Rare patient at the von Arx Wildlife Hospital survives two pet attacks

An eastern mole and a fox squirrel were among the 55 animals admitted to the von Arx Wildlife Hospital at the Conservancy of Southwest Florida this past week. Other admissions include a white-tailed deer fawn, a common barn owl, a loggerhead shrike, a common ground dove and a black racer.

The eastern mole arrived at the von Arx Wildlife Hospital alert, responsive and weakly attempting to dig in the shallow covering of pine shavings inside the transport box. The mole was seen in a feral cat’s mouth as a woman approached with her dog. The cat dropped the mole when it saw the dog; the dog then grabbed the mole before its owner could intervene.

Eastern mole admitted to the von Arx Wildlife Hospital

A physical exam showed the mole sustained two puncture wounds along its left shoulder and both front legs were lying in an abnormal position. Staff provided subcutaneous electrolytes, an antibiotic and pain medication. When the mole was placed inside a large bin of dirt, the mole moved in circles, unable to use its front right leg. As the pain medication took effect, the mole calmed down and was seen resting comfortably.

Due to the open wounds caused by the cat attack, the mole required a course of antibiotics. Cats have numerous bacteria in their saliva that can cause severe infections and can prove fatal. Along with a broad-spectrum antibiotic, the mole also required pain medication for several days to address the full body trauma from the dog bite. Staff monitored the mole’s behavior noticing small improvements each day. Several days passed before the mole was no longer circling and able to use its right leg and ambulate in a straight line.

Our state and federal permits dictate that rehabilitated animals be released in the area where they were found. There can be extenuating circumstances that make this requirement impossible but overall, we have to release animals back where they were found.

The difficulty with this case is we knew a feral cat lived in the area where the mole was found making it unsafe for the mole to be returned to its exact home territory. Staff released the mole in a natural area near where the mole was rescued. Our hope was the mole was still close enough to its home territory that it wouldn’t be introduced to a space already occupied by another mole (moles are territorial, as are most animals) yet it was far enough away to keep it safe from the feral cat.

Releases typically bring a wonderful feeling of joy because an animal is getting a second chance at freedom and life in the wild yet, oftentimes there is also an undercurrent of worry when releasing an animal involved in a domestic pet attack.

Cats are an invasive species; feral cats and free roaming cats have devastating impacts on native wildlife populations. The good news is… injuries to wildlife caused by cat attacks are preventable. Do not allow cats to roam outdoors (even well fed cats have the instinct to hunt). Spread the word about the importance of keeping cats indoors. Keeping your cat indoors, and monitoring them if they are allowed outside ensures your beloved pet stays safe and keeps wildlife safe as well. Visit www.abcbirds.org for more information.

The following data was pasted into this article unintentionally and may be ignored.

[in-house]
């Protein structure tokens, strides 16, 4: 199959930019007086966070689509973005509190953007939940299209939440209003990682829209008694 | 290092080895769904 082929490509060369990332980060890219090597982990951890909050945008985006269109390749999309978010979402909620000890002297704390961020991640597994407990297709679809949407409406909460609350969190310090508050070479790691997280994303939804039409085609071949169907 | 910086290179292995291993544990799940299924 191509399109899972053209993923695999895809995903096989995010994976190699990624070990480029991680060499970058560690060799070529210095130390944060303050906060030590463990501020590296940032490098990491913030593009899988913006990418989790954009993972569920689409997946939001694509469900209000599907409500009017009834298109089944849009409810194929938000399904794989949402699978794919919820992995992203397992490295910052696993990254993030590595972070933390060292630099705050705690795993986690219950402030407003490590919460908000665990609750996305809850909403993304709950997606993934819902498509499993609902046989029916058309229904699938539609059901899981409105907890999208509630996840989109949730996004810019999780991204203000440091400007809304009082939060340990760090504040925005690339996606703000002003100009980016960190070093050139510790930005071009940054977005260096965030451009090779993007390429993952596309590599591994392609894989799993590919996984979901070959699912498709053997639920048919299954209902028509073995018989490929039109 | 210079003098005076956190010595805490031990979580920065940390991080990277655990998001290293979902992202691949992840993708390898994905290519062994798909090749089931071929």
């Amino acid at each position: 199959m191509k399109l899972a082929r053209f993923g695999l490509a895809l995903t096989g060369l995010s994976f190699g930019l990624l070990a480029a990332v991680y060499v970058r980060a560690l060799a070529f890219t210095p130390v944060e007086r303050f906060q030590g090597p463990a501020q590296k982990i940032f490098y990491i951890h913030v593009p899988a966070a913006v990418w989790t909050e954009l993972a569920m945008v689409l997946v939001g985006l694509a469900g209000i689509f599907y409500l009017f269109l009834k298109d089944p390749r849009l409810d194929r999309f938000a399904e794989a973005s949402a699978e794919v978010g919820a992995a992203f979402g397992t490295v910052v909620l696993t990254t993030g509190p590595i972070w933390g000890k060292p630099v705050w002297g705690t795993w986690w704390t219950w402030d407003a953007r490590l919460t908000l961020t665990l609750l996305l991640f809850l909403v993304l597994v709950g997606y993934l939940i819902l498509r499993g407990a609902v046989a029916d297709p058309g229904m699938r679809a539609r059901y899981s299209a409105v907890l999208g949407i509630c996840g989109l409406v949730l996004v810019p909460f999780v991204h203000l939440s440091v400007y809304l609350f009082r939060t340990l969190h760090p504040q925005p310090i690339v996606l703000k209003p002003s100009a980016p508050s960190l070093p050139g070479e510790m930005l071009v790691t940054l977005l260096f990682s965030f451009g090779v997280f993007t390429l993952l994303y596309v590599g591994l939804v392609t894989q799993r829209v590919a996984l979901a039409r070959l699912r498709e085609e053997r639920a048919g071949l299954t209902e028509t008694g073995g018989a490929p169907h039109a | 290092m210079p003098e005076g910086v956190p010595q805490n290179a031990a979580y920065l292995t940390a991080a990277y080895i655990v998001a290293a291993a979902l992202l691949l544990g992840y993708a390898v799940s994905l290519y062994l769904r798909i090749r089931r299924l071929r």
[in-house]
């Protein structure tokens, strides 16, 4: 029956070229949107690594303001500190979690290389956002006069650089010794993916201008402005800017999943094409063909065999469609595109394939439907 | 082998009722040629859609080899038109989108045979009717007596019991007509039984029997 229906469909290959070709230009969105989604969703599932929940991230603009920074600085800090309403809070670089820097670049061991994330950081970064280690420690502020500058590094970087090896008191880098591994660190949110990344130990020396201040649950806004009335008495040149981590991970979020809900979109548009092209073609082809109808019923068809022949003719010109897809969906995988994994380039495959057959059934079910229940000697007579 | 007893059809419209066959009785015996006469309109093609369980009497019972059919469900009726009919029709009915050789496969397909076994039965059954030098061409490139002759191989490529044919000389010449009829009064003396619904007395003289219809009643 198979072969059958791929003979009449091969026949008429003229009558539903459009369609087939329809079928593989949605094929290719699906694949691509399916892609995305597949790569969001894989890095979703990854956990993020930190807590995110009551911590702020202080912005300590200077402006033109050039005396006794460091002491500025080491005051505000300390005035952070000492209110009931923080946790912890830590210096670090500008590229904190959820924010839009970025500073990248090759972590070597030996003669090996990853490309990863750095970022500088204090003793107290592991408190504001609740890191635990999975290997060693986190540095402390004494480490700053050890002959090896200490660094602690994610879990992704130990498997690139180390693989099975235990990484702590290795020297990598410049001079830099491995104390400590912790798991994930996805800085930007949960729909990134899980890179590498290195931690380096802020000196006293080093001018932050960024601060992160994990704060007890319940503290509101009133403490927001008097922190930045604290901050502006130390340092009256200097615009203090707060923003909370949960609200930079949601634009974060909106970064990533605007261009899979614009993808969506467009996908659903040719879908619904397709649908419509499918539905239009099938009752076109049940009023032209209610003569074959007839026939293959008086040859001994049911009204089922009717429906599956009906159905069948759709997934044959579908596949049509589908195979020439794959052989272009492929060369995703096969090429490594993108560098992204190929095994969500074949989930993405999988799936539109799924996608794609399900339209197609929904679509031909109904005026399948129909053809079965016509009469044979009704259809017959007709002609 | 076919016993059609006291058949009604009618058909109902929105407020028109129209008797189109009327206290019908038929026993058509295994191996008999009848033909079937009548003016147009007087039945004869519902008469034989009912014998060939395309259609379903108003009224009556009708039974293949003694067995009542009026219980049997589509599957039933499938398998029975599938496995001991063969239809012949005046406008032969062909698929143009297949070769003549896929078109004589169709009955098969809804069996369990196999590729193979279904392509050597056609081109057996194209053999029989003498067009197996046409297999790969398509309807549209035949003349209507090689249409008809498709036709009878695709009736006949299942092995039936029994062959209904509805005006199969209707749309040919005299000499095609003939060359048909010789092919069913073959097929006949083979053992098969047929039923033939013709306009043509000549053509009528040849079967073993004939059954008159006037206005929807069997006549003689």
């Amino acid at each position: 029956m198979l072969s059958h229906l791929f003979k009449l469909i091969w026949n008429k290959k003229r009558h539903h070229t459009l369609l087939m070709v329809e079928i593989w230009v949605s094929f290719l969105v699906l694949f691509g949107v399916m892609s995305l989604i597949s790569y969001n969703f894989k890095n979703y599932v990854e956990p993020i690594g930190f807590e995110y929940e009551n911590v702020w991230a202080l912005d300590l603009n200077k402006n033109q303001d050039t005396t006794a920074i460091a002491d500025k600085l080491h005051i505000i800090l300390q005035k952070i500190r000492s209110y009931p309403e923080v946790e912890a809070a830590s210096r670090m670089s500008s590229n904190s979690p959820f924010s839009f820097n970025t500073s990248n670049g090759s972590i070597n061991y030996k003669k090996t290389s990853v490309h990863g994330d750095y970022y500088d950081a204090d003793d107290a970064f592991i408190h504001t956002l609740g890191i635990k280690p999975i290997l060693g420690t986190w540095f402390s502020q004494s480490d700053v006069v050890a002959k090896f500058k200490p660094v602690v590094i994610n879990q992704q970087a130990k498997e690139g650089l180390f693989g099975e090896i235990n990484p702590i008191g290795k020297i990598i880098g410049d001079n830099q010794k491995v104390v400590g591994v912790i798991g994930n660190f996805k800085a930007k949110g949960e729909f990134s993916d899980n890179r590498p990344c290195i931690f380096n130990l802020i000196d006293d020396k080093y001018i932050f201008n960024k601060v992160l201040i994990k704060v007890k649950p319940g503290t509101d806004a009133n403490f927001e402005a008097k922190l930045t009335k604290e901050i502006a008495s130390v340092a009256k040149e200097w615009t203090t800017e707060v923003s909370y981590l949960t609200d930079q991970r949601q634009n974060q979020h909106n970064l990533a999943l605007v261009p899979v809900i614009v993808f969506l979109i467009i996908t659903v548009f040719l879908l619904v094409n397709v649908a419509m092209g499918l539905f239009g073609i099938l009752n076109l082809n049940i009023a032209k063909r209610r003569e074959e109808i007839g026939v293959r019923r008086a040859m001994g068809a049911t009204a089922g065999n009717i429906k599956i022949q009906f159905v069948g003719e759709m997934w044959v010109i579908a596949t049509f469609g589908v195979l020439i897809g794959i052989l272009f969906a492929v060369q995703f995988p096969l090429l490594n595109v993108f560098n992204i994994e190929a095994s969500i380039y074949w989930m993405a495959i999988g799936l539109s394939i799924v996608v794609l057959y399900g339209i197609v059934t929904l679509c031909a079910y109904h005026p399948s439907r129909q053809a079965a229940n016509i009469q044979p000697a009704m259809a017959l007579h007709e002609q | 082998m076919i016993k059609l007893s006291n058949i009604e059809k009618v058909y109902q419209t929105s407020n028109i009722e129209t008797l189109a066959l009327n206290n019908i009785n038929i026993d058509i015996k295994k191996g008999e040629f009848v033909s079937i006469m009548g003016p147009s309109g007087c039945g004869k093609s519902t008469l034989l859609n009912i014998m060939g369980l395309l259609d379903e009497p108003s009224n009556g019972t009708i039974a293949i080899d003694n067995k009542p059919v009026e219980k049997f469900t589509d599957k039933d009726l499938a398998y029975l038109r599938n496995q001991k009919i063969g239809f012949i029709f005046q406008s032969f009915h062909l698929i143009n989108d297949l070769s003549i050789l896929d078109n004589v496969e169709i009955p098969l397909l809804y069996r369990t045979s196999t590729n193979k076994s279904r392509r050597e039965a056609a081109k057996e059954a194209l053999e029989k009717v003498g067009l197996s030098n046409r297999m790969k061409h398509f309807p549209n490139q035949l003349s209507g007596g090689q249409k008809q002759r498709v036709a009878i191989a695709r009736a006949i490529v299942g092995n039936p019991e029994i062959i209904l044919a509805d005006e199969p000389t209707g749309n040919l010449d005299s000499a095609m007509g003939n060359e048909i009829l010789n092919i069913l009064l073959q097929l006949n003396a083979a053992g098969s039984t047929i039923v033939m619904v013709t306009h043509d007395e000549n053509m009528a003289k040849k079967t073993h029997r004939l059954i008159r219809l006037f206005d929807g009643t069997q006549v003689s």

The adult fox squirrel was found late in the evening under a bush in eastern Golden Gate Estates. The rescuer mentioned the fox squirrel was favoring her front paw when he saw her in his yard and she was easily contained. The squirrel was anesthetized in order for hospital staff to perform a complete physical exam. A line of demarcation of singed fur ran the length of the squirrel’s body from her front left paw, crossing over her lower abdomen ending at her back right paw. The squirrel’s front left leg was swollen; the left paw was curled under, necrotic and beginning to slough and there was no deep pain response. The squirrel had singed whiskers and had a burnt odor; all signs indicated the fox squirrel had been electrocuted. Although the squirrel was not killed outright, her injuries would have proven fatal due to the extensive soft tissue damage and trauma. The only course of treatment was humane euthanasia.

If you suspect an animal is sick, injured or orphaned, take action; contain the animal and bring it to the von Arx Wildlife Hospital for professional medical care. If you are unsure how to help an animal in distress, call wildlife hospital staff for information. If intervention is needed, photos and any observations of the animal will help staff determine the appropriate course of action.

Recent Releases

Two eastern cottontails, a magnificent frigatebird, two double-crested cormorants, a laughing gull, a Florida softshell turtle, a gopher tortoise, seven brown pelicans, two grey squirrels and a Virginia opossum were released this past week.

Opportunities to Help

Please visit the Conservancy website at www.conservancy.org to view all of the many ways you can support our work. Currently the 2021 Virtual Magic Under the Mangroves fundraiser is online and the silent auction and silent fund-a-need are now open. The fund-a-need items (www.event.gives/magic2021) are an opportunity for you to directly support the work done at the von Arx Wildlife Hospital and the Conservancy of Southwest Florida. Every dollar raised is vital and helps us continue our work to protect Southwest Florida’s water, land, wildlife and future.

Joanna Fitzgerald is director of the von Arx Wildlife Hospital at the Conservancy of Southwest Florida, 1495 Smith Preserve Way, Naples, Florida 34102. Call 239–262–2273 or see conservancy.org

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Conservancy of SWFL

Conservancy of SWFL

Protecting Southwest Florida's unique natural environment and quality of life...now and forever.